Because Prince Lionel was King Edward III’s second surviving son, his position positioned him very near to the royal court, allowing him to form numerous vital relationships. The most important of these was his connection with John of Gaunt, King Edward III’s third surviving son.

Because they were of the same age group, Chaucer and John of Gaunt became fast friends. John of Gaunt would have a huge impact on Chaucer’s diplomatic career later in life.

Prince Lionel accompanied his father, King Edward III, on a failed expedition to France in 1359. Although he was still a teenager, Chaucer joined his master’s army as a member of the English army.

During the siege of Rheims in 1360, the opposing army captured Chaucer. The King secured his freedom by paying £16 as a ransom. The episode demonstrates that Chaucer had already made a name for himself at court, as the King would not have given such a large ransom otherwise.

Following the death of Elizabeth de Burgh in 1363, he was sent to Queen Philippa of Hainault, King Edward III’s consort. Philippa of Eltham, their newborn daughter, was his responsibility here. According to a 16th-century source, he also studied law during this time.

On the Throne of the King12

He often traveled to Spain, Flanders, and France on diplomatic missions from 1366 forward. The King of Navarre issued a certificate of safe conduct to enter Spain in the name of Geoffrey Chaucer and his friends on February 22, 1366. It may have been the first of many similar journeys.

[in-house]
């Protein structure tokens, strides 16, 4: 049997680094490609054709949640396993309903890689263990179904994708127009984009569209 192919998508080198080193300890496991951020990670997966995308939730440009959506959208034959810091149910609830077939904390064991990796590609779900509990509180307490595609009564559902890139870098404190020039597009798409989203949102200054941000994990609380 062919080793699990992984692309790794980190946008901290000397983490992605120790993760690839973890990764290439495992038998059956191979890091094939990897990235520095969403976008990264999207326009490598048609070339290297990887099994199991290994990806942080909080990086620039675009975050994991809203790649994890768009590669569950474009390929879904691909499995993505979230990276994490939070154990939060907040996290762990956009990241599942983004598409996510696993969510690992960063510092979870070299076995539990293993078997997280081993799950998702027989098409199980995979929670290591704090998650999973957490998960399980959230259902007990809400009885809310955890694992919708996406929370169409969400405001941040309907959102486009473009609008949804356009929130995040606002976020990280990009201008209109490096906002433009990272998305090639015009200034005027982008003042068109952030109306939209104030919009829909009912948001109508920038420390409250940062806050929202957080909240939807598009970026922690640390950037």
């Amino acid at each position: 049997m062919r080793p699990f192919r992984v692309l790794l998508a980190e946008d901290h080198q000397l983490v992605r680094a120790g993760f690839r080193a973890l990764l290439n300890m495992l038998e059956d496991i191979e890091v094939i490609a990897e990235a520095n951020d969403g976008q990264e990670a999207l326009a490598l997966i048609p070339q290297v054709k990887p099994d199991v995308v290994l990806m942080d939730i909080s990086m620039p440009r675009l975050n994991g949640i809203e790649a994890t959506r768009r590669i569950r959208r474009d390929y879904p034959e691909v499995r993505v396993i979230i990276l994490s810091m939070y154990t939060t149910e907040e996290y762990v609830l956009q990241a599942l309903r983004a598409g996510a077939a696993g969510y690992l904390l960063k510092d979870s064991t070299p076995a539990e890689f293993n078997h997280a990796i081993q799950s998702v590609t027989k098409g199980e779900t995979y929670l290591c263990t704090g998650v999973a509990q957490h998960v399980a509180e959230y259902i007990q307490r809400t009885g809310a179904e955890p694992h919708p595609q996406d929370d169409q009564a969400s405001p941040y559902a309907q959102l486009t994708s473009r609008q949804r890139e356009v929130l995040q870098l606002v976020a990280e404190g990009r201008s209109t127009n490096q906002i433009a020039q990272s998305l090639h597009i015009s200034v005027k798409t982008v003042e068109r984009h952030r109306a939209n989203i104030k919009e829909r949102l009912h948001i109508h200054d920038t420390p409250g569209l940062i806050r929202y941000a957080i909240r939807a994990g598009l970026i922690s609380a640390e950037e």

Chaucer was entered into King Edward III’s royal court as a valet de chambre, yeoman, on June 20, 1367, and received a generous annuity. He was needed to perform a wide range of tasks and travel internationally as part of his job.

He was designated as King’s Esquires in 1368, which obliged him to dwell in the court and undertake crucial duties. In the same year, he traveled to Milan to attend Lionel of Antwerp’s wedding. He was transferred to France for military service the next year.

Possibly ‘The Book of the Duchess,’ Chaucer’s first significant poem, was written in December 1369. It was an elegy to Blanche of Lancaster, John of Gaunt’s late wife, who died in September 1369, and was written in English. Poems in the English court were always written in French before it.